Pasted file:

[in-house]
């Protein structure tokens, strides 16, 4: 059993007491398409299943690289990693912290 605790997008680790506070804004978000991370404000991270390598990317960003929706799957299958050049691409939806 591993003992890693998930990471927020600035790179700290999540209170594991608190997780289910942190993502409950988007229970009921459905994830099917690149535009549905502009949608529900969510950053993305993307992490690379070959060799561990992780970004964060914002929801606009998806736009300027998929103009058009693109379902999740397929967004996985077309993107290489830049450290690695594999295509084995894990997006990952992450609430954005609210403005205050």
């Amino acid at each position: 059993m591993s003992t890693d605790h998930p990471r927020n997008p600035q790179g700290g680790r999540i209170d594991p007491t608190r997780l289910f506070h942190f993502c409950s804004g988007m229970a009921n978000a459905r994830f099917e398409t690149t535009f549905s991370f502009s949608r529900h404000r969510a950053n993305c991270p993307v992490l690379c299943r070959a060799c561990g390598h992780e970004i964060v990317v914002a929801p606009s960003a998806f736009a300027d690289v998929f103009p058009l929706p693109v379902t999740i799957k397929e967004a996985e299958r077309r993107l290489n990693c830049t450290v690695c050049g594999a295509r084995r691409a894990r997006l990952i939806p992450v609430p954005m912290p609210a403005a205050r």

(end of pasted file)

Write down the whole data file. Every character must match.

[in-house]
């Protein structure tokens, strides 16, 4: 059993007491398409299943690289990693912290 605790997008680790506070804004978000991370404000991270390598990317960003929706799957299958050049691409939806 591993003992890693998930990471927020600035790179700290999540209170594991608190997780289910942190993502409950988007229970009921459905994830099917690149535009549905502009949608529900969510950053993305993307992490690379070959060799561990992780970004964060914002929801606009998806736009300027998929103009058009693109379902999740397929967004996985077309993107290489830049450290690695594999295509084995894990997006990952992450609430954005609210403005205050």
């Amino acid at each position: 059993m591993s003992t890693d605790h998930p990471r927020n997008p600035q790179g700290g680790r999540i209170d594991p007491t608190r997780l289910f506070h942190f993502c409950s804004g988007m229970a009921n978000a459905r994830f099917e398409t690149t535009f549905s991370f502009s949608r529900h404000r969510a950053n993305c991270p993307v992490l690379c299943r070959a060799c561990g390598h992780e970004i964060v990317v914002a929801p606009s960003a998806f736009a300027d690289v998929f103009p058009l929706p693109v379902t999740i799957k397929e967004a996985e299958r077309r993107l290489n990693c830049t450290v690695c050049g594999a295509r084995r691409a894990r997006l990952i939806p992450v609430p954005m912290p609210a403005a205050r």